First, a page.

From the beginning of time, man’s (and woman’s) best friend has been by his (and her) side and Hollywood is happy to cash in on our love of these furry four-legged friends. From “Lassie,” “Petey” (“The Little Rascals”), and “Toto” (“The Wizard of Oz”) to “Benji,” “Beethoven,” “Baxter” (“Anchorman”) and even “Buddy” the basketball playing dog, creating a film about dogs brings in the viewers and even popularizes a particular breed. Now, we’ve got “Dog Days,” a romantic comedy that will popularize adopting rescues while it tugs on your heartstrings in this predictable and rather sappy, but enjoyable movie.
Elissa Matsueda and Erica Oyama pull out all the stops in writing this screenplay as Ken Marino directs his cast of canines and humans. The writers depict every scenario possible from abandoned and found dogs and runaways to problematic and aging dogs along with their owners’ love and life problems. The only thing missing were adorable puppies, but that’s not the underlying message in this film. It’s to rescue a dog and give him his “furever” home.
“Dog Days” is like a combination of every dog movie and “New Year’s Eve,” “Valentine’s Day,” or “He’s Just Not That Into You,” films with multiple storylines of love. This movie revolves around five very different sets of people (and story lines) who all become connected via their dog situations. Elizabeth (Nina Dobrev), a successful L.A television morning show host has her adopted dog Sam who’s depressed after Elizabeth’s boyfriend cheats on her. She meets Jimmy (Tone Bell) and after a rocky start, their love of dogs helps them discover love again. Dax (Adam Pally) is a starving musician tasked with the responsibility of caring for Charlie whose owner, Dax’s sister, just gave birth to twins. Tara (Vanessa Hudgens) finds a purpose in life and uses her degree for more than serving coffee as she finds Gertrude, a Chihuahua and connects with a dog rescue organization run by Garrett (Jon Bass). Grace (Eva Longoria) and her hubby (Rob Corddry) finally adopt a little girl who finds an elderly gentleman’s dog (Ron Cephas Jones), lost due to a wise crack from the young pizza delivery boy, Tyler (Finn Wolfhard).
If that sounds like too much going on, you’re right. It is. But eventually the stories collide in a very predictable and benign way and you find yourself rooting for the outcome that you absolutely know will happen. There are love stories, unlikely friendships and new families in the making, and the possible loss of a rescue organization’s home. “Dog Days” takes all of these topics and uses more sentimental strokes than Nicholas Sparks ever dreamed of. It’s one of those superficial feel-good films with little substance and total escapism however, there are plenty of laughs along, especially if you’re a mom and/or a dog owner. Unfortunately, there are also stilted and unsurprising moments, but in the end, if you’re a romantic at heart and a dog lover, it’s a sweet schmaltzy fun. You can even gloss over the fact that everyone lives in perfect homes, except Dax, and the newborn twins look to be about 3 months old. And if you’re wondering about the veterinarian’s diagnosis of the helmet-wearing Chihuahua, it’s accurate. I checked.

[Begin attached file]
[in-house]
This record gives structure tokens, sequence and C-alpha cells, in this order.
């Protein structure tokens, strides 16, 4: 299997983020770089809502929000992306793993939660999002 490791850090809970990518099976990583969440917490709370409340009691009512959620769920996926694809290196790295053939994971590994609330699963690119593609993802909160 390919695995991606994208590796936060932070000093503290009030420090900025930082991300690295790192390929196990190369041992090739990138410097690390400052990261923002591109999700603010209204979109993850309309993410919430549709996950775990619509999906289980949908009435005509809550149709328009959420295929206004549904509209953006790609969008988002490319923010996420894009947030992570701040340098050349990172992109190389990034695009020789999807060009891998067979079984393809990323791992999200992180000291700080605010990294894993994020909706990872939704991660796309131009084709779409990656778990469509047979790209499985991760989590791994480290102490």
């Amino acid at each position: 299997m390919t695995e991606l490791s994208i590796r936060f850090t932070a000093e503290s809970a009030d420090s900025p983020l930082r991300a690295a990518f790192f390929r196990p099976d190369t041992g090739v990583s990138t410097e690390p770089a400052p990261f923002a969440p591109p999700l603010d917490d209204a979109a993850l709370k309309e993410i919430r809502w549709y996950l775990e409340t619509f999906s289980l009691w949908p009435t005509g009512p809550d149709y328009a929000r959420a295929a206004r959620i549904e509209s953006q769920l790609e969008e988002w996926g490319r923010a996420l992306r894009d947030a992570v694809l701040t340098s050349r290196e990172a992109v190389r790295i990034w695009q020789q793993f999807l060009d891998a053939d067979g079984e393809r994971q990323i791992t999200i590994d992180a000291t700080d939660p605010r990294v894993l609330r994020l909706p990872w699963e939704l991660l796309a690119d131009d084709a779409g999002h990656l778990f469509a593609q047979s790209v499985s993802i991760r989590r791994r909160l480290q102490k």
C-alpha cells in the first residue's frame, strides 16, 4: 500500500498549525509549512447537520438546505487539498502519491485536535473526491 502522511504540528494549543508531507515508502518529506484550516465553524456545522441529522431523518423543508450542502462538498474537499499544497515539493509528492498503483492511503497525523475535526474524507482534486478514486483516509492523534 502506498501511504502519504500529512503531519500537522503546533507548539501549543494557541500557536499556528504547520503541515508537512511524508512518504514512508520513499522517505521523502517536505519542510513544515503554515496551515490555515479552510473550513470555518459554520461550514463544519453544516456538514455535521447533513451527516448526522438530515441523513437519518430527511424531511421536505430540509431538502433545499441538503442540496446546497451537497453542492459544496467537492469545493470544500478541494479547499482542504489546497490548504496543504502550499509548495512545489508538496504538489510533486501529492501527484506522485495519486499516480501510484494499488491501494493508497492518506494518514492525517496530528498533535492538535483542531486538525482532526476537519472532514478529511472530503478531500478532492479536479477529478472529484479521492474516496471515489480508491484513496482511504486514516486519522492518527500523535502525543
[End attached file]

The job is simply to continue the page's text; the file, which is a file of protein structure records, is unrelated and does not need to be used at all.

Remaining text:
The human cast adequately fills their roles, but it’s Jasmine Cephas Jones’ voice that captivates you and you hope she’s in more scenes, listening to her sing in gorgeous dulcet tones. Bell and Dobrev have a natural chemistry on screen that pulls you into their relationship, suspending belief in the reality of love. Pally, of course, stands out as the comedic force, and Bass portrays that charmingly awkward underdog to root for while giving us a few chuckles along the way. Corddry, who’s usually hilarious, seems to miss the mark, being stifled by a lack of dialogue. Not surprisingly, the dogs are the stars of the film with remarkable camera work to hone in on just the right reaction to capture our dog-loving hearts.
“Dog Days” is exactly the movie you’re expecting filled with endearing stories about humans and their counterparts as it accentuates the love a dog can give to fulfill your life. Additionally, rescuing dogs from shelters is a main aspect that just may push viewers in the direction of helping a homeless pup find his or her “furever” home. Stick around for ALL of the credits as they roll the edits. You’ll laugh out loud and then wonder why they didn’t do more of this type of humor throughout the film. It would have created a much more entertaining film for adults. Parents, this is not a film for young kids! There are some drug usage references and the pace of the film is rather slow as it focuses on the human interactions and relationships so little tykes are not going to be entertained.
2 1/2 stars